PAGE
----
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The process of ejaculation is a highly complex mechanism—more intricate than erection—involving not only the accessory sexual organs (epididymis, ductus deferens, seminal vesicles and prostate), but also the pelvic muscles to propel the semen into the vagina. The sympathetic nerve, where stimulation causes stress and loss of erection, is also responsible for ejaculation.

Let us analyse the complicated process of ejaculation. Imagine that Explorer XY is on the launching pad ready for a voyage lo the planet Venus—the vagina of your partner. The countdown now begins.

Explorer XY is launched into (her) space. As it zooms to and fro it becomes a beehive of activity, sending innumerable messages to the control tower (the brain) from the vagina—the resistance offered by it, the humidity and the temperature. If we now imagine a situation where due to metal fatigue or a short circuit, the rocket blows up, similarly ejaculation is an explosive end to intercourse, a means of propelling the semen into the vagina. The process of ejaculation begins by contractions of the muscular coat of the epididymis, ductus deferens, seminal vesicles and the prostate to propel the semen into the prostatic part of the urethra. The internal urethral orifice is sealed off to prevent voiding of urine or flowing of the semen into the urinary bladder. Powerful contractions of the prostate aided by the pelvic muscles expel the semen into the vagina in six to eight strong squirts. Erection soon dies down and the penis is limp and lifeless for some time and then the process starts all over again.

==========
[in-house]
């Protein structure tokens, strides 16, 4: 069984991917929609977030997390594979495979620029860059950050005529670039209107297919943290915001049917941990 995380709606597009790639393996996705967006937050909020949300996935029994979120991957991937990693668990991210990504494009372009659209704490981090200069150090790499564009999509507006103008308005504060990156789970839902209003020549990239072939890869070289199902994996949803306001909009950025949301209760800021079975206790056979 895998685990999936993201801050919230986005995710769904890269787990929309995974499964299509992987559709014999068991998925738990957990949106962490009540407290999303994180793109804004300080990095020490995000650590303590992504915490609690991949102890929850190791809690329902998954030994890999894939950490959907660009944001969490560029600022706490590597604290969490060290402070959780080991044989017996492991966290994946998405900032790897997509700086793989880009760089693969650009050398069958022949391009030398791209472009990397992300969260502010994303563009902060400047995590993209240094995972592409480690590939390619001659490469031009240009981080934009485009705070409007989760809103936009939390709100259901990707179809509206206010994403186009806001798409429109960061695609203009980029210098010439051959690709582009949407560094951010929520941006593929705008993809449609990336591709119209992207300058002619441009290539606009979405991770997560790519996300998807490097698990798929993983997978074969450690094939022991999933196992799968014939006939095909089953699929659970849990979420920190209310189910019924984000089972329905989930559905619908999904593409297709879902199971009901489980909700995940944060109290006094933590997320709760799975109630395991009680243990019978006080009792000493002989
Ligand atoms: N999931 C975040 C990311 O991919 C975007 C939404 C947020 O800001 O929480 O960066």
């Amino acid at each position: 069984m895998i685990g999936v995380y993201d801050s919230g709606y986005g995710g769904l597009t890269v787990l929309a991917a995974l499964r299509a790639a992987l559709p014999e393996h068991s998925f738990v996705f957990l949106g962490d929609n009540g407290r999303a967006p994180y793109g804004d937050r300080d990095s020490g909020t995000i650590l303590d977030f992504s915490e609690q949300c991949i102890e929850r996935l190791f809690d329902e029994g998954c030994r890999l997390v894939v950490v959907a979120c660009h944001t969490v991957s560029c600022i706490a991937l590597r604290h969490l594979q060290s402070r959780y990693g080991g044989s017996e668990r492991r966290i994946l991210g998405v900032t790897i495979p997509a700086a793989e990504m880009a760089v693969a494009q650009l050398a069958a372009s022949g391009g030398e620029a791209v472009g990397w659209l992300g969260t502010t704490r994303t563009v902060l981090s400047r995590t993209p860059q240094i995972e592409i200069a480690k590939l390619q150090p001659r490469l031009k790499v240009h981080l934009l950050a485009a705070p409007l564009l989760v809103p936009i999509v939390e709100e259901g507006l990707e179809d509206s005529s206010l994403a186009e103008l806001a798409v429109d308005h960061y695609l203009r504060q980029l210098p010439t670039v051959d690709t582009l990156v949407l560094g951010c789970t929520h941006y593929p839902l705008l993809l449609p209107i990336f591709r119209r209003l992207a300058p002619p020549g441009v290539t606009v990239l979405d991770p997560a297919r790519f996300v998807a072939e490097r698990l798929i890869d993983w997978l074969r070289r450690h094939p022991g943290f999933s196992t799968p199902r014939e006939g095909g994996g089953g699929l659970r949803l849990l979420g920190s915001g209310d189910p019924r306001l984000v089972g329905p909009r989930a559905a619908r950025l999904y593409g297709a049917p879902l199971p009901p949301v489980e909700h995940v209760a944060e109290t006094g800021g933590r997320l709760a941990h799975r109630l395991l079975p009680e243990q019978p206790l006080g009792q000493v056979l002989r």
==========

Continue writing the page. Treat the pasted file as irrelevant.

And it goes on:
Men's Health-Erectile Dysfunction